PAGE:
Our third feminist show was called The Caries of Capitalism about the precarious lives of women today; it was based on the economic situation of the artists themselves. TSIM itself was chosen as the subject of criticism, i.e. as an example of a theatre institution that mobilizes systematic institutional abuse of its precarious employees, so these theatre-makers, who happened to work for us, used TSIM as an object of their artistic and political criticism. It was a very uncomfortable collaboration for us, but it was also useful to be able to see this theatre institute from the perspective of those who offer their labor for us. They discussed inequality in salaries and the benefits of theatre labor in independent theatre structures. For our team in TSIM this was a very important work: it put the notion of precarity in the center of our own self-reflection, and it made us ask ourselves whether TSIM’s economic and labor relations with their artists and workers are just and equivocal. It invited us to start seeking new ways of building these relationships.
Thus, because TSIM found itself on the margins of the theatre life in Moscow, despite its central location, not only we were able to produce politically provocative content, but we also created our own forum for the exchange of ideas. At an annual residency called The Black Box, at labs and conferences groups of young academics and theatre-makers came together to discuss our work. They were interested in the democratic or leftist agenda of the West. They wanted to use theatre as a platform for promoting feminist ideas, addressing the needs for (self)decolonization, and discussing climate change. These academics were true cosmopolitan citizens and thus they were pro-European, and they were the first to protest the war and leave the company as soon as the invasion began.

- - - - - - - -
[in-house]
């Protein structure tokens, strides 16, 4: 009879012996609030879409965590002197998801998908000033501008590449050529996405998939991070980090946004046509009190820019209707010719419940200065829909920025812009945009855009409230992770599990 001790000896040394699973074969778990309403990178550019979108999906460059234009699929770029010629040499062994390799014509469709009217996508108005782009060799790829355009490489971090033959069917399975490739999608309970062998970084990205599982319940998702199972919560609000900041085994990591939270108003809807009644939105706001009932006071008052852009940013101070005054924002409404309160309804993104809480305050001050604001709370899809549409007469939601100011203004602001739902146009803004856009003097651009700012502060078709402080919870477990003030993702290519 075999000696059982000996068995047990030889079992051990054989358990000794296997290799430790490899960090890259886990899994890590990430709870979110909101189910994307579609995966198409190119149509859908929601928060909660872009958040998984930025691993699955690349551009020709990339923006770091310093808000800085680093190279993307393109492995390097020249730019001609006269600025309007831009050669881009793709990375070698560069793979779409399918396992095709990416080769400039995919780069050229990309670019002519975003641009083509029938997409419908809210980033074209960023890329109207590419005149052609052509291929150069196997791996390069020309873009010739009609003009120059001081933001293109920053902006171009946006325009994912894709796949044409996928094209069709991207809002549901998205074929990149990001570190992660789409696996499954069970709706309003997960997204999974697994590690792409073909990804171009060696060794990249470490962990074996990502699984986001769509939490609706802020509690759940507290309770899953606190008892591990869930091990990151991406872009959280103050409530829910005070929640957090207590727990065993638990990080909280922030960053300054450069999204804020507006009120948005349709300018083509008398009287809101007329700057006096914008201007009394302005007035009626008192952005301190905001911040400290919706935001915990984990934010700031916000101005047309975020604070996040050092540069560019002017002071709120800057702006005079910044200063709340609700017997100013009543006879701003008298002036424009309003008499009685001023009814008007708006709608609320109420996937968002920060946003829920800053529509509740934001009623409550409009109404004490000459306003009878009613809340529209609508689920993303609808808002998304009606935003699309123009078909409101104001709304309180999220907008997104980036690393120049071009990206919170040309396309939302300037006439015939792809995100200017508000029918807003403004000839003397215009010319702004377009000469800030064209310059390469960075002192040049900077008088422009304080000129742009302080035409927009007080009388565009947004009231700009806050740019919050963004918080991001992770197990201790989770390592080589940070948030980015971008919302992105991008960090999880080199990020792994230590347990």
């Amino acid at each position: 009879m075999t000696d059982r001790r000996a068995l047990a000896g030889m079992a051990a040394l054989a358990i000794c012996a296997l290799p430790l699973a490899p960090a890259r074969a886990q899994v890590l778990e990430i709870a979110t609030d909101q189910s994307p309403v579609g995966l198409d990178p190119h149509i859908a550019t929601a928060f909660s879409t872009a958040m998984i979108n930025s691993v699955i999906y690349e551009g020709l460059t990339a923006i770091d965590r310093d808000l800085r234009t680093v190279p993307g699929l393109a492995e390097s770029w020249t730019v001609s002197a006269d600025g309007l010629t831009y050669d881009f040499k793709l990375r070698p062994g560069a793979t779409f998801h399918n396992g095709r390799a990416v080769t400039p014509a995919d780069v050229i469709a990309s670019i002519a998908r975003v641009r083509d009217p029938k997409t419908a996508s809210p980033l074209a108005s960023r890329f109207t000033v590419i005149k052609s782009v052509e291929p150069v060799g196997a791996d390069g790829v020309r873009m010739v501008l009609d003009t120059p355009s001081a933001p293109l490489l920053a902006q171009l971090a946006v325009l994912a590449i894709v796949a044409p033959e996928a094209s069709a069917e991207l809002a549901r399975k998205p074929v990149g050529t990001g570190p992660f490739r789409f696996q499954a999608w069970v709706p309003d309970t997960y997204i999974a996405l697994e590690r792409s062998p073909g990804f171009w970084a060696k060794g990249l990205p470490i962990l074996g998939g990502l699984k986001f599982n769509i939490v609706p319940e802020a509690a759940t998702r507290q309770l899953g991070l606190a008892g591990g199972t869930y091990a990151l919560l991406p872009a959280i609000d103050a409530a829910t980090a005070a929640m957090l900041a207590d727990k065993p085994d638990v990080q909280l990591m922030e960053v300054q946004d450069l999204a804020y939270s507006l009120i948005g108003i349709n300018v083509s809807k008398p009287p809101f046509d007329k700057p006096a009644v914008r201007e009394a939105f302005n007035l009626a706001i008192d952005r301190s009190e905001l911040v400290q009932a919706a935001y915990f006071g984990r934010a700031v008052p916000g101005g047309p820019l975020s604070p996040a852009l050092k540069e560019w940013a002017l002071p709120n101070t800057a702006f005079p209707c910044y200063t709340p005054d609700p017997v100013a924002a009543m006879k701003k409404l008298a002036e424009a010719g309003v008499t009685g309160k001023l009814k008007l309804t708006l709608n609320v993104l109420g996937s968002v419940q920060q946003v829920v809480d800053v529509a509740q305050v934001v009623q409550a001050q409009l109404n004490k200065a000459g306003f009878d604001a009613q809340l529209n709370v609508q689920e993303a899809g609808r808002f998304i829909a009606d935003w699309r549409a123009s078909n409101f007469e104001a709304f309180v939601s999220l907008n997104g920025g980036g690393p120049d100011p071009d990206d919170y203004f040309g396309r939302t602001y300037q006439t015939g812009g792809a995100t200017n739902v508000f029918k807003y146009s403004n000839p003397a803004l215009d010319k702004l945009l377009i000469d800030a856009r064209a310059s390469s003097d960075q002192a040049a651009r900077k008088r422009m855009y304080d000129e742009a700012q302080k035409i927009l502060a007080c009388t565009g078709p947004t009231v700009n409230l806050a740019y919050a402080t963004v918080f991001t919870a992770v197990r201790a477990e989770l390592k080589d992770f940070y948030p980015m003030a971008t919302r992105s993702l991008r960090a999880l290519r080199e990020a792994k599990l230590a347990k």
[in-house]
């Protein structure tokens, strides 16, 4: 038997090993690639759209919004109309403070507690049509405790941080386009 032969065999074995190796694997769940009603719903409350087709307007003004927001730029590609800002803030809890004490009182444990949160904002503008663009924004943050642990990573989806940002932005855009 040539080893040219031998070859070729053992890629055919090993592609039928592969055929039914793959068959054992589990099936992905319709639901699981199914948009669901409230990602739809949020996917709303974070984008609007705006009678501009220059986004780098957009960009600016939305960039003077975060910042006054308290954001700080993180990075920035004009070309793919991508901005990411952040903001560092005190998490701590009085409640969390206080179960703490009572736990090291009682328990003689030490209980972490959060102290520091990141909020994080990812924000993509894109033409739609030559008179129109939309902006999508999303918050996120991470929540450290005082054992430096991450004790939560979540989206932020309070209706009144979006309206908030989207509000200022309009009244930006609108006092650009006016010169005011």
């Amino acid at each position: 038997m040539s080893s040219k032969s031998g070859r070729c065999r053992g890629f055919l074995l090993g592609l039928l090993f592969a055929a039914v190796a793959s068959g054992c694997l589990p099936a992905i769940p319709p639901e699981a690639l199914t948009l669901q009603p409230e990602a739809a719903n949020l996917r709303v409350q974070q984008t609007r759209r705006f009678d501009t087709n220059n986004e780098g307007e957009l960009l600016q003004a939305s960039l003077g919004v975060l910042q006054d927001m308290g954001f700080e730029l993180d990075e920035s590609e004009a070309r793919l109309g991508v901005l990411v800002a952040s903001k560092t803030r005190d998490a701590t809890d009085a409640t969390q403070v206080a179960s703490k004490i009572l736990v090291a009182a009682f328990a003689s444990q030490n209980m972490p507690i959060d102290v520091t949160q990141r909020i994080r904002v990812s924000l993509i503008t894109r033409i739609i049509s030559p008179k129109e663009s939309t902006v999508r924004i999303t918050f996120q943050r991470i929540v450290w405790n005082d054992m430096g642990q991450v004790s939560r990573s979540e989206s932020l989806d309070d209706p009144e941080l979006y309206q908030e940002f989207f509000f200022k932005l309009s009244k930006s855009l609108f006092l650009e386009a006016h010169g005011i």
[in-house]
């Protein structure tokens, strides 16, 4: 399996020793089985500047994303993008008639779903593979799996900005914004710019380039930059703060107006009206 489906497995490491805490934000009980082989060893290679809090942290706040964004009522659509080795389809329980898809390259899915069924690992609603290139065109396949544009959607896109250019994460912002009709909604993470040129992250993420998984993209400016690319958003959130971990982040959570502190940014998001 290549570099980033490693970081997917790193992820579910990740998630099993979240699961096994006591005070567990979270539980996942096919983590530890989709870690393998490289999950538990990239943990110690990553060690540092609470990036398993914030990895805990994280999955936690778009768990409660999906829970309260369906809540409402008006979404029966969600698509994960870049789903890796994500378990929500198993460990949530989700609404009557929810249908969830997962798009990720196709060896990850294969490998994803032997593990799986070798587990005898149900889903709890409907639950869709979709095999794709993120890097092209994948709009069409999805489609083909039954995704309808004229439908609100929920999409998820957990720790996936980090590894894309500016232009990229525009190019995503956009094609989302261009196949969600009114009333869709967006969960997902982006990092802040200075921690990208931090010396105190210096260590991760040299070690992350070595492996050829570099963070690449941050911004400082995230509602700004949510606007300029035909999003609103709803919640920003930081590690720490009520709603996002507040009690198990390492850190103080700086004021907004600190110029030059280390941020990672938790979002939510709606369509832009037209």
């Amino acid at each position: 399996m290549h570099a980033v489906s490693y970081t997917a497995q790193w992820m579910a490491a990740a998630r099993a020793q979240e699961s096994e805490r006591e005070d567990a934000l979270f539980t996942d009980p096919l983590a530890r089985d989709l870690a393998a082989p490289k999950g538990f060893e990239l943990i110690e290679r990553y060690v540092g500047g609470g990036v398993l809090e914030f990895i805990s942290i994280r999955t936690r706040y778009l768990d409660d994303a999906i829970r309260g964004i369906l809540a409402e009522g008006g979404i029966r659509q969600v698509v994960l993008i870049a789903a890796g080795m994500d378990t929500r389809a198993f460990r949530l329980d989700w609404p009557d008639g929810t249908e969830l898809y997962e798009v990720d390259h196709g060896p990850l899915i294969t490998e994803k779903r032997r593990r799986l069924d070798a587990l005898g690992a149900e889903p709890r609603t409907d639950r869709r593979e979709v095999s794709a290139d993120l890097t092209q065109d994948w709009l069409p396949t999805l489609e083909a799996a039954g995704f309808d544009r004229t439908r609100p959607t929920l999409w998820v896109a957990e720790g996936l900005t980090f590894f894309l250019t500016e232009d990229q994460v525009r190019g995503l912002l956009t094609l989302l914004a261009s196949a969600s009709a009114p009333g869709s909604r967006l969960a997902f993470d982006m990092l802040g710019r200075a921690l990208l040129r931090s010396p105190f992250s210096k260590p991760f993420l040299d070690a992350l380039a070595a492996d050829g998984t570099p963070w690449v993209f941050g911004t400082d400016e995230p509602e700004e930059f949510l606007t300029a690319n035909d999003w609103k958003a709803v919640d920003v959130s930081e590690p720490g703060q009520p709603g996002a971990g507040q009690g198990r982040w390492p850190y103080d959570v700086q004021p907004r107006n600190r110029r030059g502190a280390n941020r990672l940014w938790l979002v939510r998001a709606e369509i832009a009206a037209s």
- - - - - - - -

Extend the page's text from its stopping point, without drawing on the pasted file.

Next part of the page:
At the same time, I think what worked for TSIM and kept it safe, with time turned into its problem: as we tried to foster a theatre of social changes, we did not notice that the country has been dehumanized. We tried to bring transgender people, people with disabilities, and children on stage, we developed programs with theatres in Central Asia and we believed that we were helping them with their decolonization from us; we created interventions and programs for marginalized people, while many others, most of the country, happily supported the regime. And thus, we missed the moment when TSIM turned into a bubble of intellectuals and artists who failed to see a general dehumanization of the society, and the conservatism of the masses. We missed the moment when Putin’s regime, which economically presents an example of neoliberal capitalism, turned into a conservative propaganda machine, similar in its ideology to one produced by Trump. So, I can now say that although we sought social and artistic change, through our work we created a temporal vacuum, a blind zone for theatre establishment and power, to be free from their pressure, their propaganda, and their influence. But then we became victims of our freedom, which turned out to be as fleeting and transitory as freedom can be.
YM: So, what was the major reason for you to step down as a managing director of TISM when the war started? Was it an emotional and ethical gesture, or more a professional disappointment?